My mom has started getting more self absorbed in her life lately, and I believe it's becuase of her age and illness that she does it.
It's a shame she will not be able to share as much in your happiness.

Fiona said...

Oh Sally I'm sorry to hear it's like that for you...but then again, our mothers have made us stronger because of this...in their own ways they gave more than they intended.

I'm proud of you too hon, proud of your strength and beauty, inside and out.


George - thank you. I am going to be so damn happy one day and she'll not even have been part of my journey. Her loss. I tried that tapping thing and it's really hard for me to do it like you do! :)

Fusion - you're absolutely right about her and it's sad. I'm proud of my sister and I, the women we've grown into despite her not really being there for us in any way. I'll never forgive her for making my dad be the one to care for my sis after she had major breast reduction surgery. She failed her so badly then, as her mother. All is good though, I'm happy!!! :)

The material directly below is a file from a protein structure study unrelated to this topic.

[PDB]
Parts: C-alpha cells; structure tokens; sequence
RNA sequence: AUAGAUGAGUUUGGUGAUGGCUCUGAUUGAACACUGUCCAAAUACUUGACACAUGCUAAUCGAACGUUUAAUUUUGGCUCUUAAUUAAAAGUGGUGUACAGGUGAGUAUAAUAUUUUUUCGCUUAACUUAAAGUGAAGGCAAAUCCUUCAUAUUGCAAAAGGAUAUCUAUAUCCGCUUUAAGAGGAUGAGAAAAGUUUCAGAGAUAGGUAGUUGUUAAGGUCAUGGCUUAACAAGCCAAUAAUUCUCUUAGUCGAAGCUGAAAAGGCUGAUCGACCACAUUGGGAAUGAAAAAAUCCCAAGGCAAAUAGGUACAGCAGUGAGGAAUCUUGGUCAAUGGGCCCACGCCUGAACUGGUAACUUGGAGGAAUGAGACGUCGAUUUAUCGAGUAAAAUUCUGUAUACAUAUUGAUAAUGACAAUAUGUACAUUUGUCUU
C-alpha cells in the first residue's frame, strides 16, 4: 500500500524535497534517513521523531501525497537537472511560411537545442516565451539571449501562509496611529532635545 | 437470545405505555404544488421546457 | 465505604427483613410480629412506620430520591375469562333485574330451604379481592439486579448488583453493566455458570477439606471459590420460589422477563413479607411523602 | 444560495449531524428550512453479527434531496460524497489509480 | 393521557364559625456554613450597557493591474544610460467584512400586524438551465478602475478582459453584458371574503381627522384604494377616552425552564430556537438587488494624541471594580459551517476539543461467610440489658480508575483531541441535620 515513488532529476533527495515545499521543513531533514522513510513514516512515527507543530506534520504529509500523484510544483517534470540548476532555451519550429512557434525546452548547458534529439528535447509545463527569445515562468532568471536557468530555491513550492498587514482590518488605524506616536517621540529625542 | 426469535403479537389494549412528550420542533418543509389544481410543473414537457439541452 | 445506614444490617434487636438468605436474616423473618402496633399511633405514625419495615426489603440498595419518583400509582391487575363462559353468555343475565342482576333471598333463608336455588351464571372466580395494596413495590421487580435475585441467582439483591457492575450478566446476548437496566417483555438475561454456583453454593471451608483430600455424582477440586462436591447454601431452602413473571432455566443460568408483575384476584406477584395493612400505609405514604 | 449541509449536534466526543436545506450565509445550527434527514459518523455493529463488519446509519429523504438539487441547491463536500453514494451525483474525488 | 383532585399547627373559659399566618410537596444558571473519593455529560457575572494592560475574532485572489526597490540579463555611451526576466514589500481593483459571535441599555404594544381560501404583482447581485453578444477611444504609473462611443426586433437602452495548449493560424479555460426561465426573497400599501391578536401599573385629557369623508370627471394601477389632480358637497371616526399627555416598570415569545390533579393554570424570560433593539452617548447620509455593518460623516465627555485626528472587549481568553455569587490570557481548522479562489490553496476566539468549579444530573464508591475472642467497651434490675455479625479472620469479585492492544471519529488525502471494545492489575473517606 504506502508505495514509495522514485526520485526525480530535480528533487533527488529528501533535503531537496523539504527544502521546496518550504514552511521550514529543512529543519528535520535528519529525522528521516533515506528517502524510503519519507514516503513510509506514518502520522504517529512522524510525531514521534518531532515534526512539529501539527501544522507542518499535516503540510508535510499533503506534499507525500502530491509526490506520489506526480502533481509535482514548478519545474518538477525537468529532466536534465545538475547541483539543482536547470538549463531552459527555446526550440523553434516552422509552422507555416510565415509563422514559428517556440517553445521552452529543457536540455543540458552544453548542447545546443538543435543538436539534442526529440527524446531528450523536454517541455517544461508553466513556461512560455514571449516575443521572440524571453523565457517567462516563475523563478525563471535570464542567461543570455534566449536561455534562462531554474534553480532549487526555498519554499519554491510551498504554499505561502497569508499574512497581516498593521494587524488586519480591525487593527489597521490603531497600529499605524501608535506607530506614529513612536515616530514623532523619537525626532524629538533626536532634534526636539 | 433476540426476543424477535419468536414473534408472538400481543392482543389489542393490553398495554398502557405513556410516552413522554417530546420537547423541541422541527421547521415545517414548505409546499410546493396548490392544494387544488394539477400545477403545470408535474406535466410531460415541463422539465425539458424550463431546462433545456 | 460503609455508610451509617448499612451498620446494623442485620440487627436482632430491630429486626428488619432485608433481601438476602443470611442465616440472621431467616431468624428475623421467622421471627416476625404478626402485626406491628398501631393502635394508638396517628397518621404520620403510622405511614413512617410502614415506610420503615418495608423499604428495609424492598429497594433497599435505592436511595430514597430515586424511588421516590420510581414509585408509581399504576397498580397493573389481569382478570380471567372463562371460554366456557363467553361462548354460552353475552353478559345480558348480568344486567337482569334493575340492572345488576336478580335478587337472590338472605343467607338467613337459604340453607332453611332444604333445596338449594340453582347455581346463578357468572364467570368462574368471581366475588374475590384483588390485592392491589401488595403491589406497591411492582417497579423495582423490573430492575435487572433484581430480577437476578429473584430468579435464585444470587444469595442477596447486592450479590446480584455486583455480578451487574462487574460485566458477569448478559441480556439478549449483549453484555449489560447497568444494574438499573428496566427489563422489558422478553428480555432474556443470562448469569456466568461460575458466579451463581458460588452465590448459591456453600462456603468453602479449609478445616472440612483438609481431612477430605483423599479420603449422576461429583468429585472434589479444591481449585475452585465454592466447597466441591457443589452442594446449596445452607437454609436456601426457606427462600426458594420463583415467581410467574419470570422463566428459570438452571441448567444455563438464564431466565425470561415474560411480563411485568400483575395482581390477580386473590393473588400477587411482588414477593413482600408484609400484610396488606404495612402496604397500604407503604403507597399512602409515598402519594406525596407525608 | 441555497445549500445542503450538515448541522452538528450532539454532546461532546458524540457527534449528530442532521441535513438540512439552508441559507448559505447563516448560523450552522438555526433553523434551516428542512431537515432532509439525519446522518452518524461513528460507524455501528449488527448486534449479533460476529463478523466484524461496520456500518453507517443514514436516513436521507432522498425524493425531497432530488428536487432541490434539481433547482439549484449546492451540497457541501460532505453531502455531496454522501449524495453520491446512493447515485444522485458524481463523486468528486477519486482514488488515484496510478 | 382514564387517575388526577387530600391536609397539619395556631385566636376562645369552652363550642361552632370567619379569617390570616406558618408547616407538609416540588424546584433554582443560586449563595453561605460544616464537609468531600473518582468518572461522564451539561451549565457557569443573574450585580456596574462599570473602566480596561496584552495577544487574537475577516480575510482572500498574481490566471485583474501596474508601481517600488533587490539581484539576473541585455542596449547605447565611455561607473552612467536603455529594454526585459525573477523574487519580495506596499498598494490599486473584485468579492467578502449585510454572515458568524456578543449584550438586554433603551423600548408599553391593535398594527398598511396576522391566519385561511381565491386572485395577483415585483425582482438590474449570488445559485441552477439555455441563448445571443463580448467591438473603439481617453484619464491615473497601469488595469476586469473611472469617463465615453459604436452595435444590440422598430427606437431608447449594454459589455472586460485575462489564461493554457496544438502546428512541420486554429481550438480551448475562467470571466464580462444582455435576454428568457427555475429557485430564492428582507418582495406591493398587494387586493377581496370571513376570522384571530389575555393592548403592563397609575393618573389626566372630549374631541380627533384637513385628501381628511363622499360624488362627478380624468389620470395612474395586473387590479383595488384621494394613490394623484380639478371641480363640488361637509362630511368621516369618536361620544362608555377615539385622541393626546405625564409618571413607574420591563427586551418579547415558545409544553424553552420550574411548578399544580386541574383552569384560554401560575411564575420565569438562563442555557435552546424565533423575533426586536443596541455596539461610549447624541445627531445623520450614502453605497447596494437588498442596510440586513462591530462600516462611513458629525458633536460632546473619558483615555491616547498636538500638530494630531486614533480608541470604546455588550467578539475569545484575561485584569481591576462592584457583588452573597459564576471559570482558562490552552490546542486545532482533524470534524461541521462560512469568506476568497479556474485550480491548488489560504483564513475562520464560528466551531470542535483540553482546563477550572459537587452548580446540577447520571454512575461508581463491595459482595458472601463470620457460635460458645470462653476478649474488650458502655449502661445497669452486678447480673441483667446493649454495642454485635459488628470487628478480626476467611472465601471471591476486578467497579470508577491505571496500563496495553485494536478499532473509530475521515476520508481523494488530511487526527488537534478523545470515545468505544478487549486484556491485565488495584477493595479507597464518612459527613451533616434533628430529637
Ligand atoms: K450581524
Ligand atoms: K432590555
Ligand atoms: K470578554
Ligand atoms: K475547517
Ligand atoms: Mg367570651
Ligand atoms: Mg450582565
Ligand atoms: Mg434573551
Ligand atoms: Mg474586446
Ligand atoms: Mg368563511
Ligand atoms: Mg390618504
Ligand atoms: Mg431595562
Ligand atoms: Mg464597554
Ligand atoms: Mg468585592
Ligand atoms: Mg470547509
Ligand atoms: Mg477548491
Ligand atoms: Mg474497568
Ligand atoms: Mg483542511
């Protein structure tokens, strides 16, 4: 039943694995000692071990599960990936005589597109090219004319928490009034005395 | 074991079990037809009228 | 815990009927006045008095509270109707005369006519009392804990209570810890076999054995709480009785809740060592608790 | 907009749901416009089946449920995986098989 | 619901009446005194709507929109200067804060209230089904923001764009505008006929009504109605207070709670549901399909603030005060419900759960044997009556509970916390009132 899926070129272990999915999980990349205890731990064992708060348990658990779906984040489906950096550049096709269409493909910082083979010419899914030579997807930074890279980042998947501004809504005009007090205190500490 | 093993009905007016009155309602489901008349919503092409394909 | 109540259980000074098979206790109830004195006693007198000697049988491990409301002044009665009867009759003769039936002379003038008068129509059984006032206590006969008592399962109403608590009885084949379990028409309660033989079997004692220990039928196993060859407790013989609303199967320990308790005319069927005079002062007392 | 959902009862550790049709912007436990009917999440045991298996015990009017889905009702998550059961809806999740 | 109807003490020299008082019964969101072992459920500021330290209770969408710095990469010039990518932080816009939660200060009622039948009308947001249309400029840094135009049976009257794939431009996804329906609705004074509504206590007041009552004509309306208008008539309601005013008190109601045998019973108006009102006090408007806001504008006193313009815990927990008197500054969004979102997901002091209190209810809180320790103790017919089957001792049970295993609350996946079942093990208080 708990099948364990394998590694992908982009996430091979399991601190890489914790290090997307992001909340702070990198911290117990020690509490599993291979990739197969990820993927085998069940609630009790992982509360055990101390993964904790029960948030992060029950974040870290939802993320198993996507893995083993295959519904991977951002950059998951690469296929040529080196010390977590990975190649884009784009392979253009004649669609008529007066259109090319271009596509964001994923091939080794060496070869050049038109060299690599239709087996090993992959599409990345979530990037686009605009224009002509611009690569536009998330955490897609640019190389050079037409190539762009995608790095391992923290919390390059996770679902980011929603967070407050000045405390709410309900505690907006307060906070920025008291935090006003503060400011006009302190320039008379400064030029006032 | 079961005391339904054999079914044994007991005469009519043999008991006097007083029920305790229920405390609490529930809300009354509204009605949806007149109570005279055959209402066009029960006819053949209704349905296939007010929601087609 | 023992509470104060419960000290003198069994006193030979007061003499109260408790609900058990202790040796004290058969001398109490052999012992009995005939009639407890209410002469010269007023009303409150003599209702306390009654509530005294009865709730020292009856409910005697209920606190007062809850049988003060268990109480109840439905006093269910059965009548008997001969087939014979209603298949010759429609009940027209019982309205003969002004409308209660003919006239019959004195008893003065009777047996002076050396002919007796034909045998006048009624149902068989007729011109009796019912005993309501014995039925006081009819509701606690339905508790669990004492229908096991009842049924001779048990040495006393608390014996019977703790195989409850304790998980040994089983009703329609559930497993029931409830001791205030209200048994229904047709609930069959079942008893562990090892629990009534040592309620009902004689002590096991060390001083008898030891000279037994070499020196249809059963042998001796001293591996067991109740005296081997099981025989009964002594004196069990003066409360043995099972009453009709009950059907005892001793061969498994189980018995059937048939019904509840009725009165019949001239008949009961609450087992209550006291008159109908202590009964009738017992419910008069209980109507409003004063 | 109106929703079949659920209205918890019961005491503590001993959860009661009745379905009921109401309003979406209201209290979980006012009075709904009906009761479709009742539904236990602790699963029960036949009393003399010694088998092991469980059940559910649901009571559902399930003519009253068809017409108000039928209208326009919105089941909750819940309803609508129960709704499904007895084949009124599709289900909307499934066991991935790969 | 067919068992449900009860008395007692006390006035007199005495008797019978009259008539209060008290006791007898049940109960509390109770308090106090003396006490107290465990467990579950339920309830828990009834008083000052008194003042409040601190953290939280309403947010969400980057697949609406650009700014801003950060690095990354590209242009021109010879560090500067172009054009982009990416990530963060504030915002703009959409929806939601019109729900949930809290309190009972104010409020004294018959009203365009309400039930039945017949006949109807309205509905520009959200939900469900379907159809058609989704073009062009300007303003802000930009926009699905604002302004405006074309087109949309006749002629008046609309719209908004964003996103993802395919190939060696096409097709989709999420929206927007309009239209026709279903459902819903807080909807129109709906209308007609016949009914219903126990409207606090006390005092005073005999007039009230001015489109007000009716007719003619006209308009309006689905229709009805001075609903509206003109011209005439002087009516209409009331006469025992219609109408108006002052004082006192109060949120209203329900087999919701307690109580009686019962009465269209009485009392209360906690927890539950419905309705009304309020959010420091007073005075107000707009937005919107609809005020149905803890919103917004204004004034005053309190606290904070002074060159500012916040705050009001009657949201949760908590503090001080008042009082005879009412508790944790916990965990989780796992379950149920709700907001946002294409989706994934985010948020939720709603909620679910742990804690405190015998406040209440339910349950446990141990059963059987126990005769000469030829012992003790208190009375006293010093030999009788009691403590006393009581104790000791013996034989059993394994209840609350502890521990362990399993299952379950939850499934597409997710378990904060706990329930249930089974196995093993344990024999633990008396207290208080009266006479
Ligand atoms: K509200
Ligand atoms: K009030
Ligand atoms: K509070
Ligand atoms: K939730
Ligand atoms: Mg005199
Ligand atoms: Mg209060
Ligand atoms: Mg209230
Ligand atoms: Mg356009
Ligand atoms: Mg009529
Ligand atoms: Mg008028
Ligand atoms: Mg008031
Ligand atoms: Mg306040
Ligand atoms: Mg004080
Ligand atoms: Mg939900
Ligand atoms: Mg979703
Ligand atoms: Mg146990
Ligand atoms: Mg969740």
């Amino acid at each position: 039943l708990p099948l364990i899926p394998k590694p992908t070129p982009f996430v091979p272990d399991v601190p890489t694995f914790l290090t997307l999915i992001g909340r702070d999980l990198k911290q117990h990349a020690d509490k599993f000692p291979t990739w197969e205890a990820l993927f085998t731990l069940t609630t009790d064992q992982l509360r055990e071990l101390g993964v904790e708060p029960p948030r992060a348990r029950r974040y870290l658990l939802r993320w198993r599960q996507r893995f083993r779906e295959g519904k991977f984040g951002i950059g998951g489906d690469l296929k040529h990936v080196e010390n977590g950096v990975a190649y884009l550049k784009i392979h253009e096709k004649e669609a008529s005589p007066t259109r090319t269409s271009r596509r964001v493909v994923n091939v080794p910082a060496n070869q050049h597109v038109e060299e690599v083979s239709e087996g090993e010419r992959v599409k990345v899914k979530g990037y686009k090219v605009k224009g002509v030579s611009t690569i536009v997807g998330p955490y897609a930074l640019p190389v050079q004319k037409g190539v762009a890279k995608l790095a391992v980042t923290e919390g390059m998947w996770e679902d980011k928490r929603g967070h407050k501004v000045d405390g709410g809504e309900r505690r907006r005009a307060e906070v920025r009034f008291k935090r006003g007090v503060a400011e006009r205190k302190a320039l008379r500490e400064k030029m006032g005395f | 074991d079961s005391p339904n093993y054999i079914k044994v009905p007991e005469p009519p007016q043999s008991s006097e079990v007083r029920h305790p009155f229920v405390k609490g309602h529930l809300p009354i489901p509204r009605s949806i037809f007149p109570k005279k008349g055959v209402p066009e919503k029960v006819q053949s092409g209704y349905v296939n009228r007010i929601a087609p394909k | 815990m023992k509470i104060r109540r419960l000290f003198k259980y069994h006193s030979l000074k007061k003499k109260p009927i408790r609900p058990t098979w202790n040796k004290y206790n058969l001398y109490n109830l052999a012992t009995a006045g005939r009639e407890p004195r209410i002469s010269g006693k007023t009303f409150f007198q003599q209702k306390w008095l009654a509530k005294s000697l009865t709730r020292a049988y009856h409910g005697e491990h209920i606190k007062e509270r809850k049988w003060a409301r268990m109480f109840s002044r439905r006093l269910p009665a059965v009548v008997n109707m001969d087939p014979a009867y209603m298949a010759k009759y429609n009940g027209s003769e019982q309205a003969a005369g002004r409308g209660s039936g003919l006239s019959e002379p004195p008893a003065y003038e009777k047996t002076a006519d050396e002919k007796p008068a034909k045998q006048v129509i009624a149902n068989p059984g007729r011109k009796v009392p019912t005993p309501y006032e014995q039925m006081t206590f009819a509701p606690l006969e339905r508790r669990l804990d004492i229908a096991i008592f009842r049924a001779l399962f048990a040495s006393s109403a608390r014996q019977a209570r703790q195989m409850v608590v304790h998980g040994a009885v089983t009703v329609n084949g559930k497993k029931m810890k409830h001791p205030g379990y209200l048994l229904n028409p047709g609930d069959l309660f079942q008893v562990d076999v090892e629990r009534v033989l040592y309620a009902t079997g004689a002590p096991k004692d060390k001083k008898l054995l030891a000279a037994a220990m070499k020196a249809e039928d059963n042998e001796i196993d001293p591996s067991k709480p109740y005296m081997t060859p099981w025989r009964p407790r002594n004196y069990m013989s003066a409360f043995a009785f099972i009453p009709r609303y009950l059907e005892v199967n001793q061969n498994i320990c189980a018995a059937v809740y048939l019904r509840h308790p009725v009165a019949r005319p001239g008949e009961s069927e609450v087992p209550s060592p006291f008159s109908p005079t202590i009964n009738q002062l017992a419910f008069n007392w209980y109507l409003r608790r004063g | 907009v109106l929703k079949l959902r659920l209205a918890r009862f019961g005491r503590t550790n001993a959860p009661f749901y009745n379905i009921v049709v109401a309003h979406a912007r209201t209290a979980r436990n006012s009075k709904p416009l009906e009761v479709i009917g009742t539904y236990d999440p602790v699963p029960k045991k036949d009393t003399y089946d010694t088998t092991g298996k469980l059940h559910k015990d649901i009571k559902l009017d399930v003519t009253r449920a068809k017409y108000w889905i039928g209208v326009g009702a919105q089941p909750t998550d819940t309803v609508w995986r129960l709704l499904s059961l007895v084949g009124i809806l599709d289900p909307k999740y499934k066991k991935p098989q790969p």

Sunny Delight said...

Your mother, wow, she reminds me so much of a woman I know...and I wonder, if her daughter will someday feel the same, it rather frightens me in that her daughter now is much like her....Which cannot be said about oh-so-loving-you...you are your father's daughter...be proud of that.

Fiona said...

Sunny - I have never aspired to be like my mother. I haven't ever seen her happy. She's turning into her own mother as she ages. I'm not sure what I ever did or didn't do, to make her feel the way she does about me, perhaps she's just incapable of wanting to feel any kind of emotion. I agree, there's more of my father in how I've turned out, thank goodness! Hugs :)